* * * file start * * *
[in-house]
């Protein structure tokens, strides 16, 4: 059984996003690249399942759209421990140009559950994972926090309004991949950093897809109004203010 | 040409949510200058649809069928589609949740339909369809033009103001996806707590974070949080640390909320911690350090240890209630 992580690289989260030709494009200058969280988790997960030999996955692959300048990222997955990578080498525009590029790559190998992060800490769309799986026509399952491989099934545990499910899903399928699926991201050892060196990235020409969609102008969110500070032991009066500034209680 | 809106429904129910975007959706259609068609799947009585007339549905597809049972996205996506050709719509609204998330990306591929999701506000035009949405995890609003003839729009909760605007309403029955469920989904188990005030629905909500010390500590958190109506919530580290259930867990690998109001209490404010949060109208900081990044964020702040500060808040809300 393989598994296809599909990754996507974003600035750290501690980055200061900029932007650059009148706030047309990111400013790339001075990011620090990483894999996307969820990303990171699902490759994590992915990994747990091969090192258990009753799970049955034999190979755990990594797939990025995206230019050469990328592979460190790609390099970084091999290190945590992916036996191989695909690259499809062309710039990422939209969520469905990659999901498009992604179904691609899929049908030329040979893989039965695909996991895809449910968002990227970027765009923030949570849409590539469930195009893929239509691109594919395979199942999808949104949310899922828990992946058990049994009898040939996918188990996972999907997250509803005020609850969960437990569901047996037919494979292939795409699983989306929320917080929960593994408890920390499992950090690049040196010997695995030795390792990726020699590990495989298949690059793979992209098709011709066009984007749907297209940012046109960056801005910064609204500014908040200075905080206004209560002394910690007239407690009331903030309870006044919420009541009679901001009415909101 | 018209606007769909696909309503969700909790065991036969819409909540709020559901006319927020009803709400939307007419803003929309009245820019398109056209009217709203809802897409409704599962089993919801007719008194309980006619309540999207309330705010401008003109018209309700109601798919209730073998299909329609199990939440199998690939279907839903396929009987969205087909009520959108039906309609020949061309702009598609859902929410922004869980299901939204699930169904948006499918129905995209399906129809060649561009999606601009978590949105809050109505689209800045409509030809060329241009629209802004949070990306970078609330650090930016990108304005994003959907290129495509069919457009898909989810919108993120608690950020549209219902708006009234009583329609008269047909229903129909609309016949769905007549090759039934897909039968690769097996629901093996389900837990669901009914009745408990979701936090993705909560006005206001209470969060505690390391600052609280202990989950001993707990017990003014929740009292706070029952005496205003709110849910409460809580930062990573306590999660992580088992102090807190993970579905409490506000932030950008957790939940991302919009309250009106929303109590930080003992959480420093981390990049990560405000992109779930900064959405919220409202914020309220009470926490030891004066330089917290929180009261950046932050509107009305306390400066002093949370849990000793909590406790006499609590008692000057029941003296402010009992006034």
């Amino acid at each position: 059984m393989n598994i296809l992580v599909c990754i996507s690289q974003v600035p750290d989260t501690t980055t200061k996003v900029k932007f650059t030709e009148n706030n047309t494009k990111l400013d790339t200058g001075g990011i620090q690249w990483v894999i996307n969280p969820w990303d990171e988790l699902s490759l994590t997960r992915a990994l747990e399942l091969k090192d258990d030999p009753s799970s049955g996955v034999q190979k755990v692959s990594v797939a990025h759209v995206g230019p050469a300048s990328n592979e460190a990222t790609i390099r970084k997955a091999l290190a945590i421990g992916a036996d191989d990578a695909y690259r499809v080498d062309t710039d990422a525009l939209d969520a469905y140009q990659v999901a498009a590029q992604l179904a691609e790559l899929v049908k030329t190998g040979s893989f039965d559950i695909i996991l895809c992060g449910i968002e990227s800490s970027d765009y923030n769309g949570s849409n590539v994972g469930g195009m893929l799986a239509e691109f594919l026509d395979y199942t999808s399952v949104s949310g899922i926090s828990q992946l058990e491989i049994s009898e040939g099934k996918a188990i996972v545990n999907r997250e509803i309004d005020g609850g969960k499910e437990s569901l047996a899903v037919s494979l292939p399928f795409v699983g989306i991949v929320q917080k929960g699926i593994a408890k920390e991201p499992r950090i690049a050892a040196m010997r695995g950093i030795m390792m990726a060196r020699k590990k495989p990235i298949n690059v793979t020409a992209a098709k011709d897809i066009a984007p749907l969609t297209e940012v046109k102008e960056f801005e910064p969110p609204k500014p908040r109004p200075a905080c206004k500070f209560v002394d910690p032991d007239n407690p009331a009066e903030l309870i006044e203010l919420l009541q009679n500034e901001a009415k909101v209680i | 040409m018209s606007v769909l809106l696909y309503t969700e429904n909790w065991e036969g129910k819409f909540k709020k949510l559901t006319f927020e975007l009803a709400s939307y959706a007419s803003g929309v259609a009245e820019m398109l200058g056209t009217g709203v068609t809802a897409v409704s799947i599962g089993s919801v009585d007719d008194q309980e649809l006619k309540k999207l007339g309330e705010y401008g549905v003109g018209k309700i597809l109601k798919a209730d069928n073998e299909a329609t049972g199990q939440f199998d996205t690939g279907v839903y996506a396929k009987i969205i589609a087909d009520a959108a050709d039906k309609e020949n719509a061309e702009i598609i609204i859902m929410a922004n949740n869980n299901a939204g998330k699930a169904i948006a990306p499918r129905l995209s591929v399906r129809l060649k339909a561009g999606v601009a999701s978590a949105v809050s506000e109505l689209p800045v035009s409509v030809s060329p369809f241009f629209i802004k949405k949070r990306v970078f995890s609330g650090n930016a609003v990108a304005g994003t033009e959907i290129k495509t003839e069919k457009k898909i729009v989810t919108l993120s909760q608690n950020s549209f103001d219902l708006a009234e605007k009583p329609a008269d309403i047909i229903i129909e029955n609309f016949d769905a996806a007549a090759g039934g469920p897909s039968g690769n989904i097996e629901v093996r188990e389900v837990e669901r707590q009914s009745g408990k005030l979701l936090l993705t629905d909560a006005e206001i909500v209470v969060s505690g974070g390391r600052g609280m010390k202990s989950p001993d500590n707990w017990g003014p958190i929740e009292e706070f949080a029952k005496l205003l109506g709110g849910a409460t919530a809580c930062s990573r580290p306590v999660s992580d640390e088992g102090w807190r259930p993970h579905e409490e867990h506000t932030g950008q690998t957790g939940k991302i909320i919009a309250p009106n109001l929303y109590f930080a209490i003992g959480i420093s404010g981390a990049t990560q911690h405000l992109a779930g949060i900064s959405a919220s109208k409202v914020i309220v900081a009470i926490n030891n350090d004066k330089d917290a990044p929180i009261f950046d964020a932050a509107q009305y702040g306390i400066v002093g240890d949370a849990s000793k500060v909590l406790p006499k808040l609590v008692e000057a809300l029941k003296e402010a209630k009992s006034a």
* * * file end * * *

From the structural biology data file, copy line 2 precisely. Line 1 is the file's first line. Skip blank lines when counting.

């Protein structure tokens, strides 16, 4: 059984996003690249399942759209421990140009559950994972926090309004991949950093897809109004203010 | 040409949510200058649809069928589609949740339909369809033009103001996806707590974070949080640390909320911690350090240890209630 992580690289989260030709494009200058969280988790997960030999996955692959300048990222997955990578080498525009590029790559190998992060800490769309799986026509399952491989099934545990499910899903399928699926991201050892060196990235020409969609102008969110500070032991009066500034209680 | 809106429904129910975007959706259609068609799947009585007339549905597809049972996205996506050709719509609204998330990306591929999701506000035009949405995890609003003839729009909760605007309403029955469920989904188990005030629905909500010390500590958190109506919530580290259930867990690998109001209490404010949060109208900081990044964020702040500060808040809300 393989598994296809599909990754996507974003600035750290501690980055200061900029932007650059009148706030047309990111400013790339001075990011620090990483894999996307969820990303990171699902490759994590992915990994747990091969090192258990009753799970049955034999190979755990990594797939990025995206230019050469990328592979460190790609390099970084091999290190945590992916036996191989695909690259499809062309710039990422939209969520469905990659999901498009992604179904691609899929049908030329040979893989039965695909996991895809449910968002990227970027765009923030949570849409590539469930195009893929239509691109594919395979199942999808949104949310899922828990992946058990049994009898040939996918188990996972999907997250509803005020609850969960437990569901047996037919494979292939795409699983989306929320917080929960593994408890920390499992950090690049040196010997695995030795390792990726020699590990495989298949690059793979992209098709011709066009984007749907297209940012046109960056801005910064609204500014908040200075905080206004209560002394910690007239407690009331903030309870006044919420009541009679901001009415909101 | 018209606007769909696909309503969700909790065991036969819409909540709020559901006319927020009803709400939307007419803003929309009245820019398109056209009217709203809802897409409704599962089993919801007719008194309980006619309540999207309330705010401008003109018209309700109601798919209730073998299909329609199990939440199998690939279907839903396929009987969205087909009520959108039906309609020949061309702009598609859902929410922004869980299901939204699930169904948006499918129905995209399906129809060649561009999606601009978590949105809050109505689209800045409509030809060329241009629209802004949070990306970078609330650090930016990108304005994003959907290129495509069919457009898909989810919108993120608690950020549209219902708006009234009583329609008269047909229903129909609309016949769905007549090759039934897909039968690769097996629901093996389900837990669901009914009745408990979701936090993705909560006005206001209470969060505690390391600052609280202990989950001993707990017990003014929740009292706070029952005496205003709110849910409460809580930062990573306590999660992580088992102090807190993970579905409490506000932030950008957790939940991302919009309250009106929303109590930080003992959480420093981390990049990560405000992109779930900064959405919220409202914020309220009470926490030891004066330089917290929180009261950046932050509107009305306390400066002093949370849990000793909590406790006499609590008692000057029941003296402010009992006034």